October 20, 2021
The UN refugee agency estimates that over 6.6 million Syrians have been forced to seek refuge in neighbouring countries. PHOTO: AFP
BEIRUT – Syrian refugees returning to their war-battered country have faced alleged torture, arbitrary arrests and extrajudicial killings, Human Rights Watch (HRW) said Wednesday (Oct 20).
A report titled “‘Our Lives Are Like Death’: Syrian Refugee Returns from Lebanon and Jordan” documented “grave abuse” at the hands of government forces against 65 returnees and their family members between 2017 and 2021.
Of the 65, 21 faced arrests and arbitrary detention, 13 said they were tortured, and five cases of extrajudicial killings were recorded, the report said.
There were also accounts of 17 enforced disappearances, three kidnappings and one alleged sexual violence case.
“The harrowing accounts of torture, enforced disappearance and abuse that refugees who went back to Syria endured should make it patently clear that Syria is not safe for returns,” said Nadia Hardman, a researcher on refugee and migrant rights at HRW.
Refugees in Lebanon and Jordan in particular have faced mounting direct and indirect pressure to return to Syria, in violation of the principle of nonrefoulement, the rights organisation said.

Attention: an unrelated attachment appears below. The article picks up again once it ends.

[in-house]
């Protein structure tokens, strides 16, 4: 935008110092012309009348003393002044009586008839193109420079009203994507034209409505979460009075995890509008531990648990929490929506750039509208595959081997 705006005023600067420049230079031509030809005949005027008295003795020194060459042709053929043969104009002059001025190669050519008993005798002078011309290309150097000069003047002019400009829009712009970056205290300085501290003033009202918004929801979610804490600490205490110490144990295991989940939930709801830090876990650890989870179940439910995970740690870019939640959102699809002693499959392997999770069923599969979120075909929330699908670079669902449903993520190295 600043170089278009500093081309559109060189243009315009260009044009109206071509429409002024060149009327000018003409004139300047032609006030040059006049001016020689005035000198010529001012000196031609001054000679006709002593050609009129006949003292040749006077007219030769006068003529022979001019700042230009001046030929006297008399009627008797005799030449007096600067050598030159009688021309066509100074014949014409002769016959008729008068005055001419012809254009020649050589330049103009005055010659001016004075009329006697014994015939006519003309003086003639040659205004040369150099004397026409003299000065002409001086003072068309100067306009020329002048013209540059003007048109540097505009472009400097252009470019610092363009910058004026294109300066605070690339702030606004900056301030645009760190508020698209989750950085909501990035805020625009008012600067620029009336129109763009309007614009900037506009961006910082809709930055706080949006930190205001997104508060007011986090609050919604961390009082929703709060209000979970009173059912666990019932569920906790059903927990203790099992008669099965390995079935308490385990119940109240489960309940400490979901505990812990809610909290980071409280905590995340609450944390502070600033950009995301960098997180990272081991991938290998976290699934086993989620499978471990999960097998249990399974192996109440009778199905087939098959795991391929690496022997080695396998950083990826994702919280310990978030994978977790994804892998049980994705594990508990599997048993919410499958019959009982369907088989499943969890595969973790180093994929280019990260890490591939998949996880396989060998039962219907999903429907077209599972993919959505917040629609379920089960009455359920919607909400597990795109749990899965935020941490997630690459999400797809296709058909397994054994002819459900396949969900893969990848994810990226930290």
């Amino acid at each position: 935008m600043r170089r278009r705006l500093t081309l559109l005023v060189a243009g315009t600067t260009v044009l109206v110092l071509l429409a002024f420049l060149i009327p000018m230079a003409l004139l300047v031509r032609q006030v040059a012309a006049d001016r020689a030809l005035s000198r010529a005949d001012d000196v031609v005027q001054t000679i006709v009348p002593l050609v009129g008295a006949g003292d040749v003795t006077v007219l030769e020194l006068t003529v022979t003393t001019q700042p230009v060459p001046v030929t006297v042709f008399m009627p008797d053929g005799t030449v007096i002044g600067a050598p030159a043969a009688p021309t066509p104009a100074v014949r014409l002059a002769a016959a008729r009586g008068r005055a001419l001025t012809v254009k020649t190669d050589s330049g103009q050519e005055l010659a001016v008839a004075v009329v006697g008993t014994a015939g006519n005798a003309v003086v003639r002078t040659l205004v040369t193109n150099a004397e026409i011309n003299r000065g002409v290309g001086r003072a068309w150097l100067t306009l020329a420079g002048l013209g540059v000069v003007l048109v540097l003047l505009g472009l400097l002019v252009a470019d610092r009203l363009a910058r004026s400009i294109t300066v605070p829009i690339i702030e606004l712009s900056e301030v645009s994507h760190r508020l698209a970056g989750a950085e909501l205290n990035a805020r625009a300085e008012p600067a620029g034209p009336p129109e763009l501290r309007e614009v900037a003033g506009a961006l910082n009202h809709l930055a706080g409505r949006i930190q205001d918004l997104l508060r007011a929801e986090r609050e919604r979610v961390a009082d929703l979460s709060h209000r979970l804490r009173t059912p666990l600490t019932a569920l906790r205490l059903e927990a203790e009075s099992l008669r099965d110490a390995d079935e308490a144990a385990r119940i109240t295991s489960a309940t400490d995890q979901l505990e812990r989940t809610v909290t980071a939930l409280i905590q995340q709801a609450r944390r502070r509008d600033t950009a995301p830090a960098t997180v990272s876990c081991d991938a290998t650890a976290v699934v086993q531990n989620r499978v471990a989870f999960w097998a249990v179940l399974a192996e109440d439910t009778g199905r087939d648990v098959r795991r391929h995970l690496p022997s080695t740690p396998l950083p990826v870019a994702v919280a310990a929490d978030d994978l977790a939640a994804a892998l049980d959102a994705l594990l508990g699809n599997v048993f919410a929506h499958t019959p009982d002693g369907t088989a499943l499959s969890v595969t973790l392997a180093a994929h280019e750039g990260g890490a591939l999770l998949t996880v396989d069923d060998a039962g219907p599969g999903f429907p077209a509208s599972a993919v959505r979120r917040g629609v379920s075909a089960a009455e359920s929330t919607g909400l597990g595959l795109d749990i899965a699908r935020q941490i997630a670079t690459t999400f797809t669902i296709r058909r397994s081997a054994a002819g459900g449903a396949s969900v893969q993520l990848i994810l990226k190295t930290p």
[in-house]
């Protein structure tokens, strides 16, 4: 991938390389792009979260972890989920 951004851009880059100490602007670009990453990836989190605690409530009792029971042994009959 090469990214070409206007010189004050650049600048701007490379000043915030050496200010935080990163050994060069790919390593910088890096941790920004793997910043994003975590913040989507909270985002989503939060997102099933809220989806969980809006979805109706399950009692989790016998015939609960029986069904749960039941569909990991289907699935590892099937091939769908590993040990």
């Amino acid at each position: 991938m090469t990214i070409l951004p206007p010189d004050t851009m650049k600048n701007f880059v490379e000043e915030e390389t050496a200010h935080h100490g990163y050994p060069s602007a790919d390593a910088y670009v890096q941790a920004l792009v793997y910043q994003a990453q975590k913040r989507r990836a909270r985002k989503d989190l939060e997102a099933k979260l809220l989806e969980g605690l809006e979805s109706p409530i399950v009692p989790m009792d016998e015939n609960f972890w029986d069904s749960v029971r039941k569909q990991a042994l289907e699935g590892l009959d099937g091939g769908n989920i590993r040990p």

In September, the UN announced that the toll of identified individuals killed in the Syrian conflict had risen to 350,209, though it warned that the real number could be much higher.
New York-based HRW accused Lebanon of pursuing an “aggressive returns agenda” through measures such as the demolition of concrete shelters, curfews and forced evictions.
The situation of Syrian refugees in Lebanon has been severely exacerbated by the country’s economic crisis, with 90 per cent of them left in extreme poverty, the group said.
HRW warned that the heightening pressures and lack of access to information could result in refugees feeling they have no option but to return.
The UN refugee agency estimates that over 6.6 million Syrians have been forced to seek refuge in neighbouring countries.
“No country should be forcing refugees to return to Syria, so long as the Syrian government commits widespread human rights abuses,” Hardman said. “A decade on, returning refugees are still at risk of persecution from the same government they fled.”